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The task of providing drinking water

By Noeleen Heyzer | China Daily | Updated: 2013-05-27 07:10

Clean drinking water and sanitation are basic human rights. Lack of access to clean water and sanitation is a silent crisis that destroys livelihoods and claims more lives through illnesses than any war claims through guns.

The good news is that our combined efforts have made a difference. Between 1990 and 2010, more than 2 billion people around the world gained access to safe drinking water, which meant that we achieved that Millennium Development Goal five years ahead of schedule.

But we have an unfinished agenda. More than 600 million people will still lack safe drinking water even in 2015, the target year for MDG, with people in disadvantaged communities three to four times less likely to have access. More than 1.7 billion people in Asia and the Pacific are also without modern sanitation, which means we are totally off track on the MDG target of halving the number of people living under these conditions. And about 100 million people in South East Asia alone continue to defecate in the open.

Behind these numbers are human lives denied the opportunity to realize their potential and live with dignity. It is time we provided all homes, schools, healthcare centers and public spaces access to safe water and sanitation.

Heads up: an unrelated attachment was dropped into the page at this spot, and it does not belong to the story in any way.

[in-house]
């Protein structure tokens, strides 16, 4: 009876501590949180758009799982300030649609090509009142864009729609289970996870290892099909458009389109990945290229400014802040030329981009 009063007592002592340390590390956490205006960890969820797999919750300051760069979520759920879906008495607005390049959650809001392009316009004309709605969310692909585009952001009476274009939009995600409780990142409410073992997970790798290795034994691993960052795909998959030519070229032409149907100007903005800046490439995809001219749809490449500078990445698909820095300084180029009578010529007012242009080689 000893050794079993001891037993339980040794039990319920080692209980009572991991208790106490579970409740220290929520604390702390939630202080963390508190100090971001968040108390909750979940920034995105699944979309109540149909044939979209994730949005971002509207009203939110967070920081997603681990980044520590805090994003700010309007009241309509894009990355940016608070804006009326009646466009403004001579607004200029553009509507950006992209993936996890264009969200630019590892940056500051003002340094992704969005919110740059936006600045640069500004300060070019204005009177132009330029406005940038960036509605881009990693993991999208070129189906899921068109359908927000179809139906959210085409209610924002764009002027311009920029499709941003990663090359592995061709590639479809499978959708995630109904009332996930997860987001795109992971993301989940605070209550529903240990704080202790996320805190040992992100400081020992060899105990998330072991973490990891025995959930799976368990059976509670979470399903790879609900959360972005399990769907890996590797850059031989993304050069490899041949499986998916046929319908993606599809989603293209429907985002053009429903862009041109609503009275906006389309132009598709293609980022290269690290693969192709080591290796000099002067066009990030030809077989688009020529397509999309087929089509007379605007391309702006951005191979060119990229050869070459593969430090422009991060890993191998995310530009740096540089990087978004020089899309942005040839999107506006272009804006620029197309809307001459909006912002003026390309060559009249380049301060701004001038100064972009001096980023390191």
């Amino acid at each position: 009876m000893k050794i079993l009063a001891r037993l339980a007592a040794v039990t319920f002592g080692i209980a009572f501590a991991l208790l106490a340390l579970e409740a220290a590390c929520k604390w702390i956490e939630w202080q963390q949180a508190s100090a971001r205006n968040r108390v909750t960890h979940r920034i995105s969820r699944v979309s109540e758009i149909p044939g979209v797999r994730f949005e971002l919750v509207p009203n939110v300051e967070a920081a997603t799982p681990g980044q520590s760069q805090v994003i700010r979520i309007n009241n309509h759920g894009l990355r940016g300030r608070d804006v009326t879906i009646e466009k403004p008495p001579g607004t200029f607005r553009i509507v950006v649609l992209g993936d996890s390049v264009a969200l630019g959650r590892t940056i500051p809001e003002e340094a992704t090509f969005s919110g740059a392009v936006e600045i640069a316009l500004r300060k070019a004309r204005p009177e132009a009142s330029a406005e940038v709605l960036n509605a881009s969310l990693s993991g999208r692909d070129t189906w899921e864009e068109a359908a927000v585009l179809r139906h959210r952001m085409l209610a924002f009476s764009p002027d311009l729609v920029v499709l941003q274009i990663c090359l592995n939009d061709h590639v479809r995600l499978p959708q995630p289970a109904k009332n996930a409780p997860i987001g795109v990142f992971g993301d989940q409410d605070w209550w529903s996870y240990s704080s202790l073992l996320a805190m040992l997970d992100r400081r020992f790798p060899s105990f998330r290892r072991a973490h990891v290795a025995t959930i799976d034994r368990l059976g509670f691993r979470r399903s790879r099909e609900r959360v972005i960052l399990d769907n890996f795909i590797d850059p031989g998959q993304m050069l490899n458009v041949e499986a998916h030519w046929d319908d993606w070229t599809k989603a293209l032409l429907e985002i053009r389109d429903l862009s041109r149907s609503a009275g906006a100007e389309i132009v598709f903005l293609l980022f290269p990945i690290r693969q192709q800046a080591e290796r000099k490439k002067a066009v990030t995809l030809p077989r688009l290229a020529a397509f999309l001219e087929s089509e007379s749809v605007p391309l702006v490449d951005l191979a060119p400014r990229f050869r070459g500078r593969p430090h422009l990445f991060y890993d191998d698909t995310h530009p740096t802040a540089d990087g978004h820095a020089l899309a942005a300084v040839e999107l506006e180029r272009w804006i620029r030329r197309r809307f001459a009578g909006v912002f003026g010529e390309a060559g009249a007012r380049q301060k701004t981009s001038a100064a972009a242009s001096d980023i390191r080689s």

Water security, better water management and sound water governance are needed to ensure enough water supply to meet the competing demands of industry, power plants, agriculture and households. We have to ensure sufficient supply of safe drinking water, and take measures to reduce the time it takes for families, especially women, to collect water needed for daily use.

Water security is about ensuring that every person has reliable access to enough safe water at an affordable price to lead a healthy, dignified and productive life. Water security is also about sustaining, inter-generationally, the ecological systems that provide water and protecting people from water-related disasters, especially in the context of climate change.

This is magnified by the fact that more than 90 percent of the impact of climate change is water-related, and that more than 50 percent of the urban population lives in vulnerable coastal areas and flood plains.

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